Women need to think about breast AND bowel cancer
Women need to be thinking breast and bowel when it comes to cancer prevention after research found a dangerous knowledge gap between the two most common cancers of Australian women.
Research conducted on behalf of Bowel Cancer Australia involving 1,000 men and women aged 40-70 found 89 per cent of women felt quite informed about breast cancer but this dropped to 56 per cent for bowel cancer.
Even males said they knew more about breast cancer (60 per cent) than bowel cancer (53 per cent).
Bowel cancer is the second most common cancer for both women and men (after breast and prostate cancer respectively) and the number two cancer killer of Australians, after lung.
Julien Wiggins, chief executive of Bowel Cancer Australia, said the relatively poor knowledge about bowel cancer was likely to be one important contributing factor to poor participation rates for testing among those aged 50-70.
“In females, 84 per cent said they had some form of a breast cancer check but only 48 per cent said they had a bowel cancer check in the last couple of years.”
Greater awareness and action on breast cancer checks may in part explain the better outcomes for breast cancer than bowel cancer. An Australian Institute of Health and Welfare report released last week found 5-year survival after breast cancer is a strong 89 per cent while survival following bowel cancer is only 66 per cent.
“Our research highlights the community benefit of long-standing, well-funded and well-promoted government screening programs and awareness campaigns for mammography and pap tests.”
“We need similar action for bowel cancer. It’s a preventable disease as the cancers arise from benign polyps which can be found and removed if discovered in time. It also has a proven screening test - the FOB (Faecal Occult Blood) test - that medical bodies and the Government endorse.”
“When women are booking breast screening appointments, it’s a perfect time to think about bowel cancer screening as well. Screening for both is recommended from age 50, every two years.”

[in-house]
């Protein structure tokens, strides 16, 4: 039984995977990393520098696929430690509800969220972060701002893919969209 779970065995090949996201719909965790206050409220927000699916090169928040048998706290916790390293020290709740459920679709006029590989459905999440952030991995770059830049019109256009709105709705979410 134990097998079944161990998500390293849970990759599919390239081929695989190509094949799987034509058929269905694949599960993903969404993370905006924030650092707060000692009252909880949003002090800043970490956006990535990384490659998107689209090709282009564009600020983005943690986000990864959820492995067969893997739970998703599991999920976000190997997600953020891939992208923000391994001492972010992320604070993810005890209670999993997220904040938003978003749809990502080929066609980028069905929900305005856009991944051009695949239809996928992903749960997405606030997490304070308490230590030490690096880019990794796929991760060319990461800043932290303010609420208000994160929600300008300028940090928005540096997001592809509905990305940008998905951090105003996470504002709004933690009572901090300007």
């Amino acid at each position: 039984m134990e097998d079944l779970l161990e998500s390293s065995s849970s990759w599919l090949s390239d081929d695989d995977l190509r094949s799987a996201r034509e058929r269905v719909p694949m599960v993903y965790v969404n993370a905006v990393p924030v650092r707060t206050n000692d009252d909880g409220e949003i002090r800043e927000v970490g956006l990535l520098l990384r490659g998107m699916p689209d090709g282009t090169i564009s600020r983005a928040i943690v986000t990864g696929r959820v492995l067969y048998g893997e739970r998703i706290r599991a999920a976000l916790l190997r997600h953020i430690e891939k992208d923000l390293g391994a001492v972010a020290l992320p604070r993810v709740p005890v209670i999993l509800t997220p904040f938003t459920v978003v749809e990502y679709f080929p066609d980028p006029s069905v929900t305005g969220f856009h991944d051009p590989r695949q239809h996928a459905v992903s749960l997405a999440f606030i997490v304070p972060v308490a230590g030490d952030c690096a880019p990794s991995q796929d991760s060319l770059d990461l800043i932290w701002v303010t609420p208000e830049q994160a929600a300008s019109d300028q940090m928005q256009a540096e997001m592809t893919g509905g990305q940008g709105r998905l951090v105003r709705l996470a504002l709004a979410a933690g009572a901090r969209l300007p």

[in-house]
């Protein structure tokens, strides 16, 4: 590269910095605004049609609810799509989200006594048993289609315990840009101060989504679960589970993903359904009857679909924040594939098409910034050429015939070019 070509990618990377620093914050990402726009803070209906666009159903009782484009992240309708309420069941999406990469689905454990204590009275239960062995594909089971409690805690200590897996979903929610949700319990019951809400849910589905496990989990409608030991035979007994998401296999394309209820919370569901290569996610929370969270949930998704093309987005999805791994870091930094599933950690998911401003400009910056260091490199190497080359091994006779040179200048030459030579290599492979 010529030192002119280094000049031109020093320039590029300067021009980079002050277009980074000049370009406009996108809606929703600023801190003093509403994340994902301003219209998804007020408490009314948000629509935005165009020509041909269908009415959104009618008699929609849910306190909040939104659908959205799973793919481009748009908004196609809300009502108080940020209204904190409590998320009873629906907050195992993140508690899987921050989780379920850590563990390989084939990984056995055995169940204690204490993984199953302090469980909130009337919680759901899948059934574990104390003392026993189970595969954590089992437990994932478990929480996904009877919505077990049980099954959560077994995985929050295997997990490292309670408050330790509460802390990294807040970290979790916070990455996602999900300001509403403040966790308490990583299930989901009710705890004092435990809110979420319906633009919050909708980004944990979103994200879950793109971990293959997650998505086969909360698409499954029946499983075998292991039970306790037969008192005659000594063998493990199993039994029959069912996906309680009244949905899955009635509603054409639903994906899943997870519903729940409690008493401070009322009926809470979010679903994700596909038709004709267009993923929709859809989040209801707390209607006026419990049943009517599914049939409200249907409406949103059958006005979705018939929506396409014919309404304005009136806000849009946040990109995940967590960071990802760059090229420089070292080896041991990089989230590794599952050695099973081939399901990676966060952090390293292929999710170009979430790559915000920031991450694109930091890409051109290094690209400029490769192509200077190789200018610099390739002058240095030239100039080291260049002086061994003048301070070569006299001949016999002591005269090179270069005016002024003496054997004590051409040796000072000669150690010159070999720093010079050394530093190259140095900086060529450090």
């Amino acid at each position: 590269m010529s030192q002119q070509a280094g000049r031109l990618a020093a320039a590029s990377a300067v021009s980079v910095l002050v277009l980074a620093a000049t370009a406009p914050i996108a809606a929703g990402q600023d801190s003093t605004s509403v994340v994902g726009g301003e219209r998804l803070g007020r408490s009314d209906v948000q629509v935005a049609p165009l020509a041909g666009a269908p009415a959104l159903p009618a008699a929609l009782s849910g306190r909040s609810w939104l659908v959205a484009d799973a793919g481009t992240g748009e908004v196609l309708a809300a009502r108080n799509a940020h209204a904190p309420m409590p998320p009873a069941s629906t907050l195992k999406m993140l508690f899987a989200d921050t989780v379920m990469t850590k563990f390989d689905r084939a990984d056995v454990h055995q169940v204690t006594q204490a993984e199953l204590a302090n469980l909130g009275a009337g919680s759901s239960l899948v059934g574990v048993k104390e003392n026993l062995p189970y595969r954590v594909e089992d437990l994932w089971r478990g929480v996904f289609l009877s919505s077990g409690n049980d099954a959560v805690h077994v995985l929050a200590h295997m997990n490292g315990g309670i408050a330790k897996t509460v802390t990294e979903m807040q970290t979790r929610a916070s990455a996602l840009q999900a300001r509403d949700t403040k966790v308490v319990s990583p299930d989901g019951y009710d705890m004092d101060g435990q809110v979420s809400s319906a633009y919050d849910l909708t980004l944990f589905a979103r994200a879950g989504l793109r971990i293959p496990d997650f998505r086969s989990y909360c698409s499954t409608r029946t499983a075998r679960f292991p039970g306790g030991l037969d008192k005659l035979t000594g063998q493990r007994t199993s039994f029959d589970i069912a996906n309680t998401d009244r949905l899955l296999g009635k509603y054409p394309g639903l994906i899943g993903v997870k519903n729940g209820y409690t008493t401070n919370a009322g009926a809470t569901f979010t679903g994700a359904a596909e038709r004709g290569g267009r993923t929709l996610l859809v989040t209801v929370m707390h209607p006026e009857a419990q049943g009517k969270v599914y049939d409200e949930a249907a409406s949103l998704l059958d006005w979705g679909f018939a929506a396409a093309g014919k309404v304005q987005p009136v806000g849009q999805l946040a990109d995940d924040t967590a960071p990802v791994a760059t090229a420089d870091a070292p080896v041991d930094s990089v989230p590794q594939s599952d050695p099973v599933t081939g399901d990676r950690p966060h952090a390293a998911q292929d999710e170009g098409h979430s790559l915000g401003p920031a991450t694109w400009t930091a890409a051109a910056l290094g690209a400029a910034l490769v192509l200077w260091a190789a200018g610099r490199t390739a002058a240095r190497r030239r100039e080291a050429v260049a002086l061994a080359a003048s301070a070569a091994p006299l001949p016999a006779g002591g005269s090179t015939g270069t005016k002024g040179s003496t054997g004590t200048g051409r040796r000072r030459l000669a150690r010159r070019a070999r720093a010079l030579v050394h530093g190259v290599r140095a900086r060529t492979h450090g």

Mr Wiggins said another concerning finding that reflects community perceptions is that almost one in five people thought bowel cancer was much more common in men than women.
“Bowel cancer is not a bloke’s cancer. It affects men and women almost equally but less than half of the participants (44 per cent) knew this, while 36 per cent were unsure of what the gender split was.”
“The ‘bloke’s cancer’ belief may also explain the relatively poor response we’ve seen from women regarding attitudes and screening participation for bowel cancer, as they’re typically more proactive than men when it comes to health issues.”
Mr Wiggins said in the absence of a government funded awareness program, Bowel Cancer Australia was encouraging people to join The Bowel Movement by taking three simple steps.
Talk – reduce the embarrassment by talking with family and friends about signs, symptoms and testing for bowel cancer. Test – take a bowel cancer screening test, especially if you’re over 50. BowelScreen® Australia test kits are available from many community pharmaciesTell – share your family’s medical history with close relatives.
“We need the community to be better informed and better prepared. Bowel cancer affects men and women and while the risk increases markedly from age 50, those under 50 are not immune from the country’s second biggest cancer killer.”
(Source: Bowel Cancer Australia)
For more information on bowel cancer, types of bowel cancer, and its tests, treatments and useful videos, see Bowel Cancer (Colorectal Cancer).
Article Date: 1/10/2012
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